A category five cyclone tore through Fiji on Thursday night causing hurricane-force winds, flooding and landslides.
More than 93,000 people, including 32,500 children, were in the direct line of Tropical Cyclone Yasa on Thursday night. The Northern Division, which is one of the most impoverished regions in the country, bore the brunt of the cyclone.
Our thoughts are with the families of the four people who have recently been confirmed dead and one person who is missing, highlighting the devastating impact of the storm.
The full extent of the damage is still emerging, with reports of widespread flooding and landslides in Fiji's north where buildings and crops were destroyed. Many communities have been cut off from assistance due to flooding and destruction of roads.
Our colleagues are on the ground assessing the destruction and pre-positioning emergency supplies. UNICEF is ready to mobilise its bigger stock stored in the Australian humanitarian warehouse in Brisbane.
Cate Heinrich, Chief of Communication at UNICEF Pacific, said getting emergency items such as water, sanitation kits and shelter there was "going to be a challenge" as she updated from the country’s capital Suva.
"We're getting photos coming through with schools completely demolished, roofs blown off and families talking about hiding under shelter overnight to survive the storm," she said.
UNICEF has pre-positioned essential water, sanitation and hygiene items, including soap, water containers and buckets, to ensure children and families have access to clean drinking water.
Emergency health and midwifery kits, including basic drugs, medical supplies and equipment, are ready to be distributed to those most in need.
UNICEF is also ready to support communities by providing tents, and basic supplies to support learning needs and help children to regain a sense of normalcy as soon as possible after the disaster.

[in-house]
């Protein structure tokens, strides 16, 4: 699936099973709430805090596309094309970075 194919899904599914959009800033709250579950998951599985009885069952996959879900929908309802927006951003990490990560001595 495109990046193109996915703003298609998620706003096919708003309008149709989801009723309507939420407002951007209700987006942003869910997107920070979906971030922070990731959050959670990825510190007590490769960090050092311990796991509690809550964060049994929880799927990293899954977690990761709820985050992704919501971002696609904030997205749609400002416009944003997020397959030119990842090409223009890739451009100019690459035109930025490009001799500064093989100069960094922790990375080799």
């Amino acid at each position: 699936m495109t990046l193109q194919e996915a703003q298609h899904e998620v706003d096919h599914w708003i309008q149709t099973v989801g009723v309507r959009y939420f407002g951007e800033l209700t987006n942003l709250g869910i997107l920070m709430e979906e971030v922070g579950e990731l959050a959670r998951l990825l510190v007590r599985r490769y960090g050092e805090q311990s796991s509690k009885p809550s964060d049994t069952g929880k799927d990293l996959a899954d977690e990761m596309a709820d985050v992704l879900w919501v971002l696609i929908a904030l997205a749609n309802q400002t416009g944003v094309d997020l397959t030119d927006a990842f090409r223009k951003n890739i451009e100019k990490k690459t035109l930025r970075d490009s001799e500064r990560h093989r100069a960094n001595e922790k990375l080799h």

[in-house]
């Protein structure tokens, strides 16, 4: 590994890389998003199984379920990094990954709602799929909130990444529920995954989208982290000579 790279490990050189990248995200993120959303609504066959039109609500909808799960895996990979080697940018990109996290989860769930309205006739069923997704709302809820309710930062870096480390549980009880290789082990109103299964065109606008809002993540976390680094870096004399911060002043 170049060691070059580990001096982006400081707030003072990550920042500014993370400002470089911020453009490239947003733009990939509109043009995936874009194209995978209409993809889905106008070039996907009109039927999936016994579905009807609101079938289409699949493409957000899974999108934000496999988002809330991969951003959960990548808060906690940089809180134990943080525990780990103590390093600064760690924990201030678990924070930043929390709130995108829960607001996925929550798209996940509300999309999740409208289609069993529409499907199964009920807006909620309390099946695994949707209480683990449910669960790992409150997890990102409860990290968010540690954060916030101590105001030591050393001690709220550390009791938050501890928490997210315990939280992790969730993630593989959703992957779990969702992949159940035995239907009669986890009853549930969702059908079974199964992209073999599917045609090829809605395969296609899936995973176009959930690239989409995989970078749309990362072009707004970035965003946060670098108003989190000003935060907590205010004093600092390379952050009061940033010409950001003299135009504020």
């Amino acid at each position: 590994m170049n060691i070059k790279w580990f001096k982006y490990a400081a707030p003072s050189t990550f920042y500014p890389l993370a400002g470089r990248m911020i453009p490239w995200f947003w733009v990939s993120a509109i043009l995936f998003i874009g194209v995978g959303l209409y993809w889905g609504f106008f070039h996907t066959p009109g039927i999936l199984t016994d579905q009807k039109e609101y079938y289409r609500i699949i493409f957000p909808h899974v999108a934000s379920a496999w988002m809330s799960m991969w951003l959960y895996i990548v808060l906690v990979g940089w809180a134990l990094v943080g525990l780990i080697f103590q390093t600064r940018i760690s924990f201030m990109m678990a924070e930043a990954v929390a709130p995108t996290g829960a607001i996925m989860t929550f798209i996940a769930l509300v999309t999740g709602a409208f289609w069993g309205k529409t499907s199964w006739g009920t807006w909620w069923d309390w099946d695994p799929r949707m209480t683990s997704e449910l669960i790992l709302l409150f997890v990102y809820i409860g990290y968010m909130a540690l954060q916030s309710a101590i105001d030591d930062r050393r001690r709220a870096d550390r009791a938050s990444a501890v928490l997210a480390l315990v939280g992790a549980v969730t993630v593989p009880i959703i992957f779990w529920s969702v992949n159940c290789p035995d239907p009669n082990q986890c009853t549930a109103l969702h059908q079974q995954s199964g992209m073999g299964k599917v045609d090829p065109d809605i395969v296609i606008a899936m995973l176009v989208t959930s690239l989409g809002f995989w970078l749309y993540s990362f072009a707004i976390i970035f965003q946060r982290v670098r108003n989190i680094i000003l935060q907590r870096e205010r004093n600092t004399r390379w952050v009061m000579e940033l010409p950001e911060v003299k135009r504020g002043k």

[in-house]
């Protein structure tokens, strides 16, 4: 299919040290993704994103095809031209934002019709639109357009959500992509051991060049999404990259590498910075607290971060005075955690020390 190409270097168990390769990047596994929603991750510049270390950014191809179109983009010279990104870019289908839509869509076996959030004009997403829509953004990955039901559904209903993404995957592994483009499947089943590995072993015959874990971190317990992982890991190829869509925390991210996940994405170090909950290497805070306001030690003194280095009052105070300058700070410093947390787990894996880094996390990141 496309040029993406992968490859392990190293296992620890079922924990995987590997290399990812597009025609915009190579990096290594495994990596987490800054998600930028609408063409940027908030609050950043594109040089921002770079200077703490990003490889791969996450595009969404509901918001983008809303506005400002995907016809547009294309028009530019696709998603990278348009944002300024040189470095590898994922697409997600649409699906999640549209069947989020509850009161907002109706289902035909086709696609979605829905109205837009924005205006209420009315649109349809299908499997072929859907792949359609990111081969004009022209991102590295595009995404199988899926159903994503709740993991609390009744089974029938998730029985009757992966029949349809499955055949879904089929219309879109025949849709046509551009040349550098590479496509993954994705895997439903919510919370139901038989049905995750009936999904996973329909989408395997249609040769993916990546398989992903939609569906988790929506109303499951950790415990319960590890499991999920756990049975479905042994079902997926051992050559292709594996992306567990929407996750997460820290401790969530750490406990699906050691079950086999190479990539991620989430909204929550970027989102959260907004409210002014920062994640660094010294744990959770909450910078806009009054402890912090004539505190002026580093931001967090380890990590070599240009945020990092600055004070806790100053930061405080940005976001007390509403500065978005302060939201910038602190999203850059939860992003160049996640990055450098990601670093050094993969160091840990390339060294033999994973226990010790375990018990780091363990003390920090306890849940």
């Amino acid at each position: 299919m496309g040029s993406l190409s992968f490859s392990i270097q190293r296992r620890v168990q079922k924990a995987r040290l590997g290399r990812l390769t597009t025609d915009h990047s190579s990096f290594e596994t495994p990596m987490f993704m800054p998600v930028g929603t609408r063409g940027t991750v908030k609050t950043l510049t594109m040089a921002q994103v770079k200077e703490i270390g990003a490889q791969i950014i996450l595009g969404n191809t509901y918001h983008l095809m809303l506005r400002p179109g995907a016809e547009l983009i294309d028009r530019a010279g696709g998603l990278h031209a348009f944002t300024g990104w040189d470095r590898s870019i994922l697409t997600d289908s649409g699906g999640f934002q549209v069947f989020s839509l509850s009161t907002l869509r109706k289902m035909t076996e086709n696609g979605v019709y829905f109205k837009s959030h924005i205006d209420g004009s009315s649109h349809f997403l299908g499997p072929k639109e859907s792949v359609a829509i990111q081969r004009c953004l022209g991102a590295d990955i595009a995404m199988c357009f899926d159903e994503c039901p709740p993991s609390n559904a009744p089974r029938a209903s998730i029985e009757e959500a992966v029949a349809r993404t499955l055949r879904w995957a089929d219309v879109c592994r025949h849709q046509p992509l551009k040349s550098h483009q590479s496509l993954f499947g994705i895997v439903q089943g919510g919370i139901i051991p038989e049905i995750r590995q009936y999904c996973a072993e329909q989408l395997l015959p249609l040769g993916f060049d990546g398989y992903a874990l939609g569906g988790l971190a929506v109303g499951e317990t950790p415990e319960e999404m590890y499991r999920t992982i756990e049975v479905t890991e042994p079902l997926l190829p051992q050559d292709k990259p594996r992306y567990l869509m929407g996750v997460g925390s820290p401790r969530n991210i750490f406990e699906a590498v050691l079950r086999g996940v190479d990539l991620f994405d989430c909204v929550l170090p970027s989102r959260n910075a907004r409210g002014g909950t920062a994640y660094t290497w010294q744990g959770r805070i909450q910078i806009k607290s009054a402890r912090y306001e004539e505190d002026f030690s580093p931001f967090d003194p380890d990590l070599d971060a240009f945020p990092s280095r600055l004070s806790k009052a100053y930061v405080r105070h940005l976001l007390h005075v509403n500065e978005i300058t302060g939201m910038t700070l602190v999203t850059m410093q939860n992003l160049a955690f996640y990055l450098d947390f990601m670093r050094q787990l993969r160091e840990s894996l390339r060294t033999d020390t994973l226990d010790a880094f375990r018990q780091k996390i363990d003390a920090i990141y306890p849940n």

The Government of Fiji has declared Tropical Cyclone Yasa as a natural disaster for the entire country. Reaching those in need is especially challenging due to the global COVID-19 pandemic, which is hindering the movement of people and supplies.
This is yet another devastating blow for the people of Fiji. In April this year, Tropical Cyclone Harold tore through Solomon Islands, Vanuatu, Fiji and Tonga, killing dozens of people and causing widespread destruction to homes, food crops and water infrastructure.
Despite a global pandemic and travel restrictions, UNICEF was there. Our teams airlifted more than 25 tonnes of life-saving supplies, such as hygiene kits and tents, to support children and families in Fiji and Vanuatu.
Cyclone Yasa will be no different, we will not stop until every child and family are safe.
During a crisis, UNICEF can ship life-saving supplies almost anywhere within 48 hours, thanks to our global supply chain and local presence in more than 190 countries and territories.
>> Learn more about our work in emergencies
This page will be updated as more information becomes available. It was last updated on 21/12/2020DONATE NOW
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